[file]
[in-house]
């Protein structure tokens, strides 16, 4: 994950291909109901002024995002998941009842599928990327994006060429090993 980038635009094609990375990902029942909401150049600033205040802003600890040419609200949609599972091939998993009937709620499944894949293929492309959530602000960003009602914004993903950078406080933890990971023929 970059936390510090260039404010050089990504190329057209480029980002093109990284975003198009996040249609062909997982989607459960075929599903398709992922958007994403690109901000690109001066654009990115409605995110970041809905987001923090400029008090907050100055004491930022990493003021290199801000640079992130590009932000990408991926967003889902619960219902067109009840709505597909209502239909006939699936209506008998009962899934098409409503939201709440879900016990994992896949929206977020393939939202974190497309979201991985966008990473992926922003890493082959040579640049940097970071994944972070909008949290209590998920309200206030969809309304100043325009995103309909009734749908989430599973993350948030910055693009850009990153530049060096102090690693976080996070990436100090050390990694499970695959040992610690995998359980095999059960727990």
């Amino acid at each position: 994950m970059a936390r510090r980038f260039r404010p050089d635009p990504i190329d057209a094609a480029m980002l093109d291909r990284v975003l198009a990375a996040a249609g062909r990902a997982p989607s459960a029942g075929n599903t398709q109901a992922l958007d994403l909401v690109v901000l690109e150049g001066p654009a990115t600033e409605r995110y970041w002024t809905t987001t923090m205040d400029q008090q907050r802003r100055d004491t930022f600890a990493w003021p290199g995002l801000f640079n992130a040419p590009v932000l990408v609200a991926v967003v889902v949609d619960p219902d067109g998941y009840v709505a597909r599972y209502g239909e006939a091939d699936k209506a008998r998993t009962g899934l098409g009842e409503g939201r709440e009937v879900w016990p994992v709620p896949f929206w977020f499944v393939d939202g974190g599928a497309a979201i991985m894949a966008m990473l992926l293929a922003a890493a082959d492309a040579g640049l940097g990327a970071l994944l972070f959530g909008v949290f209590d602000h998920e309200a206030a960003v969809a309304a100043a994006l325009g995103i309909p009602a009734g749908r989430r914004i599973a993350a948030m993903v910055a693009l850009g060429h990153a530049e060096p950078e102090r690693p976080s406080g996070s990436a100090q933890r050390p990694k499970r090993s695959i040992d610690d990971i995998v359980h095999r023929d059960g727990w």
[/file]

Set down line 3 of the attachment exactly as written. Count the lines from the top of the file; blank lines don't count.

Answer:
């Amino acid at each position: 994950m970059a936390r510090r980038f260039r404010p050089d635009p990504i190329d057209a094609a480029m980002l093109d291909r990284v975003l198009a990375a996040a249609g062909r990902a997982p989607s459960a029942g075929n599903t398709q109901a992922l958007d994403l909401v690109v901000l690109e150049g001066p654009a990115t600033e409605r995110y970041w002024t809905t987001t923090m205040d400029q008090q907050r802003r100055d004491t930022f600890a990493w003021p290199g995002l801000f640079n992130a040419p590009v932000l990408v609200a991926v967003v889902v949609d619960p219902d067109g998941y009840v709505a597909r599972y209502g239909e006939a091939d699936k209506a008998r998993t009962g899934l098409g009842e409503g939201r709440e009937v879900w016990p994992v709620p896949f929206w977020f499944v393939d939202g974190g599928a497309a979201i991985m894949a966008m990473l992926l293929a922003a890493a082959d492309a040579g640049l940097g990327a970071l994944l972070f959530g909008v949290f209590d602000h998920e309200a206030a960003v969809a309304a100043a994006l325009g995103i309909p009602a009734g749908r989430r914004i599973a993350a948030m993903v910055a693009l850009g060429h990153a530049e060096p950078e102090r690693p976080s406080g996070s990436a100090q933890r050390p990694k499970r090993s695959i040992d610690d990971i995998v359980h095999r023929d059960g727990w």